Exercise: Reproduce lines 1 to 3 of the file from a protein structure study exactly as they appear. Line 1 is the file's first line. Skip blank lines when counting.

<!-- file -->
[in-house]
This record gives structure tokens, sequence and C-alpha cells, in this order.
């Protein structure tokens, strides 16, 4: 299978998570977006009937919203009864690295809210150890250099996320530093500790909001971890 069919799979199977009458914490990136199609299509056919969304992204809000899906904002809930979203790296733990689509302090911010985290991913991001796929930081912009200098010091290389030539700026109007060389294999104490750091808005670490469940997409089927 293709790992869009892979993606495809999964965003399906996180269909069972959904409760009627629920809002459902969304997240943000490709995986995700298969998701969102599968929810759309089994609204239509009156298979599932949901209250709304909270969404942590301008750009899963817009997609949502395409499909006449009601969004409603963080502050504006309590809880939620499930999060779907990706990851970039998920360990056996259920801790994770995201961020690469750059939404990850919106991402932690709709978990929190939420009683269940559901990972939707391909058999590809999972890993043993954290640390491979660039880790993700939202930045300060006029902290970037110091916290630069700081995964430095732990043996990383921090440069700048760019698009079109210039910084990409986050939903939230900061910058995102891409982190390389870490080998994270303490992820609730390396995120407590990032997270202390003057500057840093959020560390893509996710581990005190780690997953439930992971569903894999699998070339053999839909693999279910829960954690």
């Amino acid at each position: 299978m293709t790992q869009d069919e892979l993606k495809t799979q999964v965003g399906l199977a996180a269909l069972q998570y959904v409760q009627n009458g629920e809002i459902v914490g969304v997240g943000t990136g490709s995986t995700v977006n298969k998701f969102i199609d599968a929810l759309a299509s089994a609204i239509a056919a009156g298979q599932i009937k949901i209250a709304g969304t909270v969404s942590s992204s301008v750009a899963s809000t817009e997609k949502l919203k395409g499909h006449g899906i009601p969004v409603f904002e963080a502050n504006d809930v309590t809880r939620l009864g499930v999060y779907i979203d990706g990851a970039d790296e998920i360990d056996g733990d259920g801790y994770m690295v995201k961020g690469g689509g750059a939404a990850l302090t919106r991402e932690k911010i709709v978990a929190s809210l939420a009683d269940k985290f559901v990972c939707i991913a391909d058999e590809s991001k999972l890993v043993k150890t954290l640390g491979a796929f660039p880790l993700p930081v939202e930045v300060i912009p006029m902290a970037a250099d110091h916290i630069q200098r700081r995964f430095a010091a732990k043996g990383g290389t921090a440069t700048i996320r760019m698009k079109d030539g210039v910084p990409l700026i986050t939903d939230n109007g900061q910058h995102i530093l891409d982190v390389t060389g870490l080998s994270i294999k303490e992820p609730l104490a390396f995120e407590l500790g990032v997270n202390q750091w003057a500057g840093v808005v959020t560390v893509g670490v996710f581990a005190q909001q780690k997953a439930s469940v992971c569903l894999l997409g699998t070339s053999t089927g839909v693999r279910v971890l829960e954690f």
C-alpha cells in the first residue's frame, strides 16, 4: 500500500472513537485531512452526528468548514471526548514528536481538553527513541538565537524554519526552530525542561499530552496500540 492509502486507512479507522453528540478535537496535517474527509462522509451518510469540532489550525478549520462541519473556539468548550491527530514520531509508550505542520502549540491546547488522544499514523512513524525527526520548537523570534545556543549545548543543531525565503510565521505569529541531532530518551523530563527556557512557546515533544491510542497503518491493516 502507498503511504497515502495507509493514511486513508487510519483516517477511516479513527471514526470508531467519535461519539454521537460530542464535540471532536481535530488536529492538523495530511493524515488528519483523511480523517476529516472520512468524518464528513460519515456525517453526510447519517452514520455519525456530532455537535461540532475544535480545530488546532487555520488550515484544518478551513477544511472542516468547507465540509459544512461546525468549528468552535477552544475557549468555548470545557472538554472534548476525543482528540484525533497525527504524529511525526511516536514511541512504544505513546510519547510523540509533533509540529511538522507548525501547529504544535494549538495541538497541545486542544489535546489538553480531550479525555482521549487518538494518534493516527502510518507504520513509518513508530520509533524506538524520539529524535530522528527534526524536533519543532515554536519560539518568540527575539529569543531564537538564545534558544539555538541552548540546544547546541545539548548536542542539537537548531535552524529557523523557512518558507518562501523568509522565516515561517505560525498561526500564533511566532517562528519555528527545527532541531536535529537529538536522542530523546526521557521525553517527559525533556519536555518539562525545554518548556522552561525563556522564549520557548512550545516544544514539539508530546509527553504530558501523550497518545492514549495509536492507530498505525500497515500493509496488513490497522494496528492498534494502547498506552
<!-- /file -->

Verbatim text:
[in-house]
This record gives structure tokens, sequence and C-alpha cells, in this order.
């Protein structure tokens, strides 16, 4: 299978998570977006009937919203009864690295809210150890250099996320530093500790909001971890 069919799979199977009458914490990136199609299509056919969304992204809000899906904002809930979203790296733990689509302090911010985290991913991001796929930081912009200098010091290389030539700026109007060389294999104490750091808005670490469940997409089927 293709790992869009892979993606495809999964965003399906996180269909069972959904409760009627629920809002459902969304997240943000490709995986995700298969998701969102599968929810759309089994609204239509009156298979599932949901209250709304909270969404942590301008750009899963817009997609949502395409499909006449009601969004409603963080502050504006309590809880939620499930999060779907990706990851970039998920360990056996259920801790994770995201961020690469750059939404990850919106991402932690709709978990929190939420009683269940559901990972939707391909058999590809999972890993043993954290640390491979660039880790993700939202930045300060006029902290970037110091916290630069700081995964430095732990043996990383921090440069700048760019698009079109210039910084990409986050939903939230900061910058995102891409982190390389870490080998994270303490992820609730390396995120407590990032997270202390003057500057840093959020560390893509996710581990005190780690997953439930992971569903894999699998070339053999839909693999279910829960954690």